“Here, by their very content, the criminal records compiled by the State Department of Justice are independently entitled to exemption.”¶12 Perhaps the leading case on the question of whether investigatory files should be open to public scrutiny is Houston Chronicle Publishing Co. v. City of Houston, 531 S.W.2d 177 (Tex.Civ.App. 1975) aff’d, 536 S.W.2d 561 (Tex. 1976), 82 A.L.R.3d 1. There the Court of Civil Appeals of Texas held that the Personal History and Arrest Records were maintained for internal use by law enforcement agencies and were not public records.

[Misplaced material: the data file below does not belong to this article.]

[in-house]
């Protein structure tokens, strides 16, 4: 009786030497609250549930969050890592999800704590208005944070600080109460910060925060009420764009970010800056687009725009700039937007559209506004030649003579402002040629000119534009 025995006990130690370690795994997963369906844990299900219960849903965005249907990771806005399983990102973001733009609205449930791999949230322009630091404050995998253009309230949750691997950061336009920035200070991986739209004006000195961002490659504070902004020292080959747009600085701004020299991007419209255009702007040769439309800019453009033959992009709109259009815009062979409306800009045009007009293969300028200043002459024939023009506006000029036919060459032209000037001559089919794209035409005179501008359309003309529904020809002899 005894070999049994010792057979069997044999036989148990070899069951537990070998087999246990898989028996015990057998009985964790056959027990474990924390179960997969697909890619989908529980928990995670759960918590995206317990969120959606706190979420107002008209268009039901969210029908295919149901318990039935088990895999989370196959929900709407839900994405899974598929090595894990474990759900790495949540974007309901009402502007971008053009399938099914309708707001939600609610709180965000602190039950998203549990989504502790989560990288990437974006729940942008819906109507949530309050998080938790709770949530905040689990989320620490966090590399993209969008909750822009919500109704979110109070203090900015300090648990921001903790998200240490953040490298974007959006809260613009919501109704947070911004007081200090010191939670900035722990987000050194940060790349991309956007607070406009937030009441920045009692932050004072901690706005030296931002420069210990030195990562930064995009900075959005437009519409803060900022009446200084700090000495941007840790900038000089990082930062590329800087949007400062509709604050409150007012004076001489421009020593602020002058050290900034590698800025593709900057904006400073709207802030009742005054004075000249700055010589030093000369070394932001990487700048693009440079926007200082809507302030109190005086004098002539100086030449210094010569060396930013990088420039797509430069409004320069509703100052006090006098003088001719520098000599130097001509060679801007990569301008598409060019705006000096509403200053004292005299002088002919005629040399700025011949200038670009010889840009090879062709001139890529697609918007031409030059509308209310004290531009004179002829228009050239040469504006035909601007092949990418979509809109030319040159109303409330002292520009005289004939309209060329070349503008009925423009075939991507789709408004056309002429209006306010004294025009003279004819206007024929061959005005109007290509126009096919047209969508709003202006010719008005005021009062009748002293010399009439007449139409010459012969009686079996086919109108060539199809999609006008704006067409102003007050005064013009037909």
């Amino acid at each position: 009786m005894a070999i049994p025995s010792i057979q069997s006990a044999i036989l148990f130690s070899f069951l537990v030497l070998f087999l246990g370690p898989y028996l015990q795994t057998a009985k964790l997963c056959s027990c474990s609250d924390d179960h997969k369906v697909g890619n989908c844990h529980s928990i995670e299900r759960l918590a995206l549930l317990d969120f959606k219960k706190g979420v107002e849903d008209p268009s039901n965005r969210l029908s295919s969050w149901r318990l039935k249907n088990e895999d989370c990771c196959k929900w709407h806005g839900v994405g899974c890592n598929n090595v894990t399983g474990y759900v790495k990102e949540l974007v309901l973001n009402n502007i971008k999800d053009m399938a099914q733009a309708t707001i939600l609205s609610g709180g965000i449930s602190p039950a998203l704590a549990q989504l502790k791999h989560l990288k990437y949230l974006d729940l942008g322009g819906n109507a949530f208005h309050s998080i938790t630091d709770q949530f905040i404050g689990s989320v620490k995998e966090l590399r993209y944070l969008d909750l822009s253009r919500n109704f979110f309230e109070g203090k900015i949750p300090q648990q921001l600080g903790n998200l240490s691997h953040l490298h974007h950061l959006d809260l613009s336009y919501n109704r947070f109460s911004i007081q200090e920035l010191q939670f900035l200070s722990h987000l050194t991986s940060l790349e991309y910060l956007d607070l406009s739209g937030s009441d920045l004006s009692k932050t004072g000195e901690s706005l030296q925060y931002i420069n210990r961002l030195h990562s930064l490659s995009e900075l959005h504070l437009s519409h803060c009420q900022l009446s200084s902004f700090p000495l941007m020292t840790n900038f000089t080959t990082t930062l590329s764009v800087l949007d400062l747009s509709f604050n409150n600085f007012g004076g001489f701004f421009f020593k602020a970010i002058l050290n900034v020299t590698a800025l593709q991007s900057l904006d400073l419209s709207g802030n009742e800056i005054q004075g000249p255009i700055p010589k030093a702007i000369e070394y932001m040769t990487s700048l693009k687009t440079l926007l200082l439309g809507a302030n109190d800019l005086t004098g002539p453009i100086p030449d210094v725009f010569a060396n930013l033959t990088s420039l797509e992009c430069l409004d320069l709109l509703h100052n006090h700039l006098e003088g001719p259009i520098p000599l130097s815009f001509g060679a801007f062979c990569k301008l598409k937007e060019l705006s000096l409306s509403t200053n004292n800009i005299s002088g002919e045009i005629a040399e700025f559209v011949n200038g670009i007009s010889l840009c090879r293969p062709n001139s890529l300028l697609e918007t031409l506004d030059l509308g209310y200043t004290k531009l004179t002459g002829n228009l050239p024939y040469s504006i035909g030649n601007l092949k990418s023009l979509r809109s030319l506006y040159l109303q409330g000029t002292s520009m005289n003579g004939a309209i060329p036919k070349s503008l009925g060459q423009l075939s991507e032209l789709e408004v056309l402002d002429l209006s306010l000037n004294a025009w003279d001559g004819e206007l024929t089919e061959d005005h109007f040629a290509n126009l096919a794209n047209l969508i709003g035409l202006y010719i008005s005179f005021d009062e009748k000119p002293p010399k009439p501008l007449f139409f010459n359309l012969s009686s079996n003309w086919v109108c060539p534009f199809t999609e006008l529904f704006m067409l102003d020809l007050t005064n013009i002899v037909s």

¶13 It is apparent that the criminal history files compiled by the Oklahoma State Bureau of Investigation are maintained to aid in the investigation and apprehension of criminals and are, therefore, used for internal police work by law enforcement agencies. Even the liberalized federal Freedom of Information Act contains a specific exemption from disclosure for “investigatory records compiled for law enforcement purposes”. 5 U.S.C.A. 552(b)(7).

¶14 It is, therefore, the opinion of the Attorney General that “Criminal Histories” are not public records under 51 O.S. 24 (1971) and are not open to the general public for inspection.